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New: What is the best starter equipment?

Nov 12th 2020, 11:48

Neustein

Joined: Oct 11th 2020, 14:55
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Total Posts: 0
I am new to amateur radio and got my technician license. I have been trying to figure out what equipment to buy, but have been overwhelmed. What is the best equipment one should get when starting out in amateur radio?
Nov 12th 2020, 15:29

W1VT

Super Moderator

Joined: Apr 4th 1998, 00:00
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If you can, I would avoid a handheld radio. A base station has a much better receiver and puts out more power.

HF can be a lot of fun but you need a General these days, as 10M propagation is too poor to seriously consider the band as someone just starting out. There is a ton of FT8 HF digital activity every day of the week, while there is more voice and CW activity on the weekends.

Zak Lau W1VT
ARRL Senior Lab Engineer


Nov 13th 2020, 08:05

N6ZO

Joined: Mar 6th 2013, 09:57
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Total Posts: 0
This is such a great hobby, especially for anyone with a curious mind. So many things to try- SSB voice, CW, satellites, digital, etc but the doors really open when you get your General license and are allowed SSB voice on the bands besides 10M.
At that point it’s time to look at serious equipment, starting with the antenna you can put up. There may or may not be restrictions at your QTH. A $10,000 radio is wasted $ if it’s hooked up to a rain gutter! Hopefully you can start with a good dipole, or a modest multiband vertical or horizontal antenna. Then start with a decent transceiver, maybe an FTDX 3000 or ICOM 7300. AND an antenna tuner if your antenna is multiband.
So, if you just can’t wait, get a basic dualband handheld now, IF you’re near a local 2M repeater. But seriously, I would recommend putting down the sales catalogues and pick up the General license manual first and get access to HF SSB voice on the bands, especially 20M during this part of the sunspot cycle. You will have a blast with this great hobby!
I would also recommend joining one or more local clubs which you can find on the ARRL website. Great way to get help and get involved.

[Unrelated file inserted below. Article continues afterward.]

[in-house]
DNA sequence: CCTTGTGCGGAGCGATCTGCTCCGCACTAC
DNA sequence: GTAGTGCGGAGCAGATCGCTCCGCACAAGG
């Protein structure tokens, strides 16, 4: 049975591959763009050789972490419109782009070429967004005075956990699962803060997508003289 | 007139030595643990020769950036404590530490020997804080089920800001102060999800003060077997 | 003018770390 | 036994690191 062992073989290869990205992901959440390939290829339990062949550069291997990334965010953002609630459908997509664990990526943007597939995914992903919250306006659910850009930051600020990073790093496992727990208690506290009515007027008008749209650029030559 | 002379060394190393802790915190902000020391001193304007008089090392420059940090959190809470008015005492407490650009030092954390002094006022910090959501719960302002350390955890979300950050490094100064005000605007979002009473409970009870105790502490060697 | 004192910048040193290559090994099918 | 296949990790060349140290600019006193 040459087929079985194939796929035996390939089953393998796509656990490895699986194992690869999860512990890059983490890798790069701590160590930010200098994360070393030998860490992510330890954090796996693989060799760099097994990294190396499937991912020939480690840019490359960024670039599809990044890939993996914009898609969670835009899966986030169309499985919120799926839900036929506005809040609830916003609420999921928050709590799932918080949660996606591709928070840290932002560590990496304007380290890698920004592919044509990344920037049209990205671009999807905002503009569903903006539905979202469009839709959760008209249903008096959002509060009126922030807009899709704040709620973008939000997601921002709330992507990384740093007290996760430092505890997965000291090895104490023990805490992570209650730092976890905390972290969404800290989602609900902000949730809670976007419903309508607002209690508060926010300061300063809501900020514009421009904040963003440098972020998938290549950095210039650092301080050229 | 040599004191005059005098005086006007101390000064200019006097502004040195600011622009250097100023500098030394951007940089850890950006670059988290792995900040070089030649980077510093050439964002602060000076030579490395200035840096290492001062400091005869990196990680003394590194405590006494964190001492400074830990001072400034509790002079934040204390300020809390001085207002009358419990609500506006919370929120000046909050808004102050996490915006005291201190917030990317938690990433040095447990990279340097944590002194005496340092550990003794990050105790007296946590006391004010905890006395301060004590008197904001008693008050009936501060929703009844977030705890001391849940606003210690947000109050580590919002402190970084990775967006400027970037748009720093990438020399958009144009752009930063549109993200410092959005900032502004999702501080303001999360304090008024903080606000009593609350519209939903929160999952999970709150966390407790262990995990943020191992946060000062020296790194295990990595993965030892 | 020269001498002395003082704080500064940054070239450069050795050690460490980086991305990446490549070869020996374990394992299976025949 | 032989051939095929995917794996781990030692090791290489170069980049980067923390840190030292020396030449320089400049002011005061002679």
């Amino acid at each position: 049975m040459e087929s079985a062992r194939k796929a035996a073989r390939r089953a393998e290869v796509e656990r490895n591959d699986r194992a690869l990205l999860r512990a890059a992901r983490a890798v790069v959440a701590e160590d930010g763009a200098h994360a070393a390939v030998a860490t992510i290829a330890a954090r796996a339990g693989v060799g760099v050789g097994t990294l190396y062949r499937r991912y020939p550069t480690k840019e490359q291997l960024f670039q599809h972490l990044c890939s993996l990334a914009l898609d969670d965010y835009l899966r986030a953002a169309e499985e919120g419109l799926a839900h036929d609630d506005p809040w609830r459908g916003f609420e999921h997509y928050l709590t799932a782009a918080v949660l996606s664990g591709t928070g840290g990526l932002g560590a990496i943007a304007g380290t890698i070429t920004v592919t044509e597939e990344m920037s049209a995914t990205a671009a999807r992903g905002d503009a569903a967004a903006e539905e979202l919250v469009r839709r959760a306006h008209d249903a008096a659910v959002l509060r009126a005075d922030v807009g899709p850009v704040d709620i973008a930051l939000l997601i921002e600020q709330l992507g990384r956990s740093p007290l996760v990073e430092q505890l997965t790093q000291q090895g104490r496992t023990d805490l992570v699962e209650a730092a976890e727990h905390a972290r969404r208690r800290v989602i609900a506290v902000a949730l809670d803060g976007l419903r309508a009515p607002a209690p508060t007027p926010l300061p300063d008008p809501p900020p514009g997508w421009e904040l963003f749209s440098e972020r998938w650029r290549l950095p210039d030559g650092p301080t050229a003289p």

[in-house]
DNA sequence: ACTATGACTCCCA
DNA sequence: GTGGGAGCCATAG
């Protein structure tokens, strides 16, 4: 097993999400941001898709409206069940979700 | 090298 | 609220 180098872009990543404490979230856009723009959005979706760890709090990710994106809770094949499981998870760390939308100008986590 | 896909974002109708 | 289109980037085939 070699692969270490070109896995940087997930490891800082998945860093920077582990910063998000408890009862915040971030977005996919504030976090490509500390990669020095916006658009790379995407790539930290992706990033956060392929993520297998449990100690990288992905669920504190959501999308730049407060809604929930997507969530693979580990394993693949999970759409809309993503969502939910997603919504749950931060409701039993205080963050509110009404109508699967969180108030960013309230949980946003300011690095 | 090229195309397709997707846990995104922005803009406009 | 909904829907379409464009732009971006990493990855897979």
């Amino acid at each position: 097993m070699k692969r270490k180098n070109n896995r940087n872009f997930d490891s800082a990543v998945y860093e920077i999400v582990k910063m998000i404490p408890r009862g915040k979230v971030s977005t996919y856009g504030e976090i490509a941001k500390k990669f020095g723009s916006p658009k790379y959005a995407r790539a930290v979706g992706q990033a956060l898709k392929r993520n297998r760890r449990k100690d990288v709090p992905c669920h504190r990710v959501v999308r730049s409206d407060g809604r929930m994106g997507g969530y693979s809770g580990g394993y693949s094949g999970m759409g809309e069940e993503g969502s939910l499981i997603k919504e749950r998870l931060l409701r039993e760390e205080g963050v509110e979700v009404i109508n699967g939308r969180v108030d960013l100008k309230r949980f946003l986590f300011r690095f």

73
Ted
KK6CSO
Dec 23rd 2020, 10:24

N4MAV

Joined: Jan 11th 1999, 00:00
Total Topics: 0
Total Posts: 0
Neustein, Like a lot of new hams, this question comes up often. Here in the South Western area of Virginia in the large hills, I always recommend to new Hams that they get a mobile radio with power supply to handle both the auto and home at first. That is going to get tiring switching back and fourth, so eventually you'll end up with 2 mobiles. The HT or handheld portable radios have their places, but if you're in the hills and mountains of 6 land they are not a good first choice. If you're in LA or some f those places you may be OK with an HT.
Next is the most important part of any radio. The antennas you use should be 50% of whatever set up you get. The stock antenna onan HT sucks, so get a better one. As to the home? Using a good duel or single band antenna and don't skimp on the price here and get crappy feedlines. 144-148 and 440-450 MHz need good large coax if the run is going to be longer than say 50 feet. The small types of coax usually RG8x is a good cable for your mobiles, and some of the shorter runs for the house. I try to use the best coax I can buy with what my budget allows. If it's a used line be very aware of where it came form and if there is any cuts in it.
I know this is said time and again, but pick up the ARRL Hand Book and read it cover to cover. I try to get a new one ever 2 years or so, but just starting out get a used one thru QRZ.com or Eham.net or maybe Swap.QTH.com. But try to upgrade to a newer one, better information, better on ideas. Then after reading that, get a hold of an ARRL antenna book, those are great to have as both a reference and a great way to spend an evening in your radio shack

I hope this helps you a little bit, it's not hard, just a lot of information to handle at first.

73
Russ Abbey, N4MAV
Floyd County, Virginia
Dec 24th 2020, 04:41

W1VT

Super Moderator

Joined: Apr 4th 1998, 00:00
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The latest generation of HF radios features direct USB connections to computers, a significant improvement over a serial cable and audio connections. It is hard to justify vintage HF radios unless you have the skills and desire to repair them as it is now hard to find radio repairmen. And if you do, parts aren't necessarily available.

Zak W1VT
ARRL Senior Lab Engineer
Dec 31st 2020, 18:59

KJ7PVJ

Joined: Aug 13th 2020, 14:50
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Total Posts: 0
I’m a new ham and I got a good shack set up. Buy the best that you can afford. Yaesu FT991a for about $1100, ZeroFive 30’ FlagPole $900, LDG Tuner $250, misc cables and fittings $300, and a FT3DR Ht for $400. The Ft 991a is multiband and covers 2 meter, 70 cm, and the HF bands. I did not skimp and bought new but lots of this available used on QRZ for about 10-15% less. Got my Tech in July and my General in December and working on my Extra. Just bought a used FT950 and DMU2000. I’m like a crack head when it comes to this hobby.

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